The attack came from the front, as the others had, sudden and fierce. At the rear was an abrupt crash and the woman with the little girl screamed as Darlene Allen fired. Henry turned to see an Indian, blood running from his arm grab her and raise a tomahawk to strike her down, then he felt something jolt his right hand. He glanced down and was surprised to see his gun, smoke pouring from the barrel, the hammer already back for another shot. He quickly looked back and saw the Indian fall away from the young woman, half of his face shot away.
Another warrior hurtled through the back door and Henry shot twice before that man fell too. Behind him he heard the sounds of battle, shots and yells and screams. He turned the pistol butt forward to the woman with the little girl, handed her a partially filled box of cartridges, and said simply, “Reload this, please.
Grabbing the carbine from the top of the trunk he fired, levered, fired again, and was struck a stunning blow to his chest. He staggered backward a step, then fired at a figure running at him through the smoke. From the corner of his eye he saw the woman aim and fire his big forty-four revolver, saw both women firing at the door, then he was struck in the leg and fell forward and down. He hit and rolled over, was hit again, and shot yet another Indian as the man was about to plunge a knife into Henry’s chest.
Struggling to his feet, Henry Helstrom fired again and began to reload the carbine from the cartridges in his belt. He took time to see the woman, still holding his pistol, covering him from behind and to the side. As he turned back to the door, a large Indian slammed into him, knocking him to the ground. The Apache fell over the top of him, stumbled to his feet and was shot by Darlene Allen and once more by Henry. As he started to fall, he and Henry exchange shots once again before the Apache fell dead atop the injured storekeeper. Strugglin’ to get from under the dead man, the last thing Henry Helstrom heard before he last consciousness was Mort’s bull roar voice yelling, “They’re takin’ off. Keep your eyes skinned. They might be back.”
“You tellin’ me that that little man in there kilt four or five of these Injuns hisself? Why, I’ve know him for years, an’ I just don’t believe it.” The voice belonged to Karl Glaser, the boss teamster. His voice cut through the haze of Henry’s unconsciousness and hurt his head.
“ Injuns hit us from the front, then come through the back door, Mort told the teamster. “I was hit, the business feller was hit, Clay was stabbed, an’ Henry stood there like a professional gunfighter, shootin’ an’ shootin’. That widow woman, Missus Womack, she shot one or two, an’ Miss Allen there got a couple, too. All together I counted eleven Injuns down back there. There was likely more. We got six or seven here at the front.”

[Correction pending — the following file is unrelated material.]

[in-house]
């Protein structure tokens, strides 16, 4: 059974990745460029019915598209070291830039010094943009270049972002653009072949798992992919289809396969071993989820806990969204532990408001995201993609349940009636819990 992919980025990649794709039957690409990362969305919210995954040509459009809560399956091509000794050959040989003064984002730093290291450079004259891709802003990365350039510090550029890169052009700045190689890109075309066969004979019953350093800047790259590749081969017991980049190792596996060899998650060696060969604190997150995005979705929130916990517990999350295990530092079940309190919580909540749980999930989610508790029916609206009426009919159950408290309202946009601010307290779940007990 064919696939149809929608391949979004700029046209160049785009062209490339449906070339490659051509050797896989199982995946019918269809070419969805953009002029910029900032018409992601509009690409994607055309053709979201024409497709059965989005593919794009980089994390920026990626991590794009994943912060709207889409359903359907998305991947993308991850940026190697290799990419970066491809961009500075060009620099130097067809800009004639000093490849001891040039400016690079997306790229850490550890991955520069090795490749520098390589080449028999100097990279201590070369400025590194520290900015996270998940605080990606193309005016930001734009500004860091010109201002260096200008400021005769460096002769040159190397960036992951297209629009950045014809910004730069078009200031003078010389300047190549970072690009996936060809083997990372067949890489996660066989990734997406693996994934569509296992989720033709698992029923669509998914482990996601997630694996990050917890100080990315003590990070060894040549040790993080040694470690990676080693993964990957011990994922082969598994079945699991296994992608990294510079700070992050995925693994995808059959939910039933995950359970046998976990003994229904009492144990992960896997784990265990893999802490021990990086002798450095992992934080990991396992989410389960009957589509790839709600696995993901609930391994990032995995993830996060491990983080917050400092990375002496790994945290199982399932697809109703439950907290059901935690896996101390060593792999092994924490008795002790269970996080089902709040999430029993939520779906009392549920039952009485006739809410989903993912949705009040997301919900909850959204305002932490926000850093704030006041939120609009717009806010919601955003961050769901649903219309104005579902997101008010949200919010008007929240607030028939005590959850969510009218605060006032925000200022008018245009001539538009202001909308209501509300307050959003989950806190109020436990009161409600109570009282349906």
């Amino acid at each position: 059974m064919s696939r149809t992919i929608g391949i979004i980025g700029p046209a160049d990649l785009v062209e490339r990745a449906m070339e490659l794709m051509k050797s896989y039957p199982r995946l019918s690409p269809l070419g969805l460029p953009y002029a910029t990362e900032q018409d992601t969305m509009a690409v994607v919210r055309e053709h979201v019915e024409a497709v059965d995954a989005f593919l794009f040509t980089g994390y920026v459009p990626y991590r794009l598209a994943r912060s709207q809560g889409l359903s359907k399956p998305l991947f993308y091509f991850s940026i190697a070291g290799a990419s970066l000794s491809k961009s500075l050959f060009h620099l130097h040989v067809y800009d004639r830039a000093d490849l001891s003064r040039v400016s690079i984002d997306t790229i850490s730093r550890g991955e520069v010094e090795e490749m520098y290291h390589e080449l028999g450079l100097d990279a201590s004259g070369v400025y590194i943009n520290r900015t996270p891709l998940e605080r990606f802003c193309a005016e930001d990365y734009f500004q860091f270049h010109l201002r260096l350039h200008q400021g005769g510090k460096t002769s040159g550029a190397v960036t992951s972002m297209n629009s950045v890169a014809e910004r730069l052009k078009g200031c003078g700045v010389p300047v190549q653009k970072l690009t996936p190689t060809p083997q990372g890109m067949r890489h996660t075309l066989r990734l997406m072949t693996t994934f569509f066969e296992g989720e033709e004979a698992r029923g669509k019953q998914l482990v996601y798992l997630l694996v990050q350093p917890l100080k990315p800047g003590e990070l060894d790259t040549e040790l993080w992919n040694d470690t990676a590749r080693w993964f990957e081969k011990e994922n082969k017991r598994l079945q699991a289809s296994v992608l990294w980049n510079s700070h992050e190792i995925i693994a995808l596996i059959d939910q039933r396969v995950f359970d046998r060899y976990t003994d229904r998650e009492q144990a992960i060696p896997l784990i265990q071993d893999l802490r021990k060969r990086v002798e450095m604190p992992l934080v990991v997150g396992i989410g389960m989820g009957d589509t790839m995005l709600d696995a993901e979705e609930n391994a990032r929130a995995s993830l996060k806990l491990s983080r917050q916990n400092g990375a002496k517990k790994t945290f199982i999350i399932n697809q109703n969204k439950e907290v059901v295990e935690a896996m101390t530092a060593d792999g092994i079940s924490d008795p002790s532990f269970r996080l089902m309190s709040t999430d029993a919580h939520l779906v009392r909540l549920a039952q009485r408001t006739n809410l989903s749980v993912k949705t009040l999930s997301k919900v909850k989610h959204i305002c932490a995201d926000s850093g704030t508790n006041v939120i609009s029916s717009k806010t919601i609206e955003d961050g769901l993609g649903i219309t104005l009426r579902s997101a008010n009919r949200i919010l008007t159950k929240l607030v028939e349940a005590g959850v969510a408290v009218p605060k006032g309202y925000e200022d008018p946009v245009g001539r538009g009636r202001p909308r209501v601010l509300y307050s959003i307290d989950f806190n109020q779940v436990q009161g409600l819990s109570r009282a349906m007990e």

Karl Glaser said, “Guess the Army’s gonna have to wait for these carbines a mite longer. We can hold this place until they send someone to find out why we’re late.” He paused and nodded toward the back room. “He gonna be alright?”
“That lady schoolteacher is lookin’ after him. He’s shot up some, but I think he’ll make it. I dunno, though. I allus figured him to be a bit frail. Guess it goes to show you never can tell.”
Miss Allen came out of the room where they had carried Henry. She announced, “Mister Helstrom will quite likely survive, but he’s gravely injured. He will take a lot of care, which I shall gladly provide.” She paused and looked very thoughtful. “He saved us all, you know. If he hadn’t begun shooting the instant they broke through that door, we all would have died.”
Karl Glaser shook his head in bewilderment. “Who woulda thought that little man would….”
Mort interrupted him brusquely. “Glaser, I just don’t know who you’re talkin’ about. There ain’t no little man in that room. Henry Hellstorm is about the biggest man I know. Just about the biggest!”
Miss Allen smiled at them all. “I must say I have to agree.”
As she turned back to Henry’s side, Mort stated firmly, “Hellstorm. Hell STORM. That ain’t rightly his name, y’know. It’s Helstrom, but I’m danged if Hellstorm don’t fit him to a T.”
In the tiny back room, shot to pieces but recovering, his hand held by a woman who liked him for what she had seen of him as a man, Henry Helstrom…Hellstorm…realized that he was also finally accepted as a man by men that he admired. His dreams, it appeared, had been realized.
As he drifted to sleep, Henry Helstrom smiled contentedly.